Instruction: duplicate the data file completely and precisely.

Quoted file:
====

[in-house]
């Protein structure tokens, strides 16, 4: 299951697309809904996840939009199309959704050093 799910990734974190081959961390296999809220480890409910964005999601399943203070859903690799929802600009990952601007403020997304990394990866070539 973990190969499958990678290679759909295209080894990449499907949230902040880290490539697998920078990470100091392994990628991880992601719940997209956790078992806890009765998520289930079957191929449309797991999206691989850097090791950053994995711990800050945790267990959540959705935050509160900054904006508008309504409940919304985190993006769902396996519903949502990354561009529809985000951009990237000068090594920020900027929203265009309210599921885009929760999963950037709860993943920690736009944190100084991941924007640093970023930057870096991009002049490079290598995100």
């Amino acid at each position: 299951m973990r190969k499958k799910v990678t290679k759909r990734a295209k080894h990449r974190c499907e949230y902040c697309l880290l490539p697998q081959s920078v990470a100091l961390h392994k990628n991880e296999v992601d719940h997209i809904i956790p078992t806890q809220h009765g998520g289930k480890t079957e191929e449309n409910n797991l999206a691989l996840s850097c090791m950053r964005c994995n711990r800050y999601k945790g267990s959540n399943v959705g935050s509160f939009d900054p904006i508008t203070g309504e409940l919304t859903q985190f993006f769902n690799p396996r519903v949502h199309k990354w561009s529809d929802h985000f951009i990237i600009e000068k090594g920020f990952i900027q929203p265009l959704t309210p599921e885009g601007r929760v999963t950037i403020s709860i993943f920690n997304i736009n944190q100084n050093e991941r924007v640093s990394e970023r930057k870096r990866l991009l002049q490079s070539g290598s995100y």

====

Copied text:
[in-house]
């Protein structure tokens, strides 16, 4: 299951697309809904996840939009199309959704050093 799910990734974190081959961390296999809220480890409910964005999601399943203070859903690799929802600009990952601007403020997304990394990866070539 973990190969499958990678290679759909295209080894990449499907949230902040880290490539697998920078990470100091392994990628991880992601719940997209956790078992806890009765998520289930079957191929449309797991999206691989850097090791950053994995711990800050945790267990959540959705935050509160900054904006508008309504409940919304985190993006769902396996519903949502990354561009529809985000951009990237000068090594920020900027929203265009309210599921885009929760999963950037709860993943920690736009944190100084991941924007640093970023930057870096991009002049490079290598995100």
């Amino acid at each position: 299951m973990r190969k499958k799910v990678t290679k759909r990734a295209k080894h990449r974190c499907e949230y902040c697309l880290l490539p697998q081959s920078v990470a100091l961390h392994k990628n991880e296999v992601d719940h997209i809904i956790p078992t806890q809220h009765g998520g289930k480890t079957e191929e449309n409910n797991l999206a691989l996840s850097c090791m950053r964005c994995n711990r800050y999601k945790g267990s959540n399943v959705g935050s509160f939009d900054p904006i508008t203070g309504e409940l919304t859903q985190f993006f769902n690799p396996r519903v949502h199309k990354w561009s529809d929802h985000f951009i990237i600009e000068k090594g920020f990952i900027q929203p265009l959704t309210p599921e885009g601007r929760v999963t950037i403020s709860i993943f920690n997304i736009n944190q100084n050093e991941r924007v640093s990394e970023r930057k870096r990866l991009l002049q490079s070539g290598s995100y």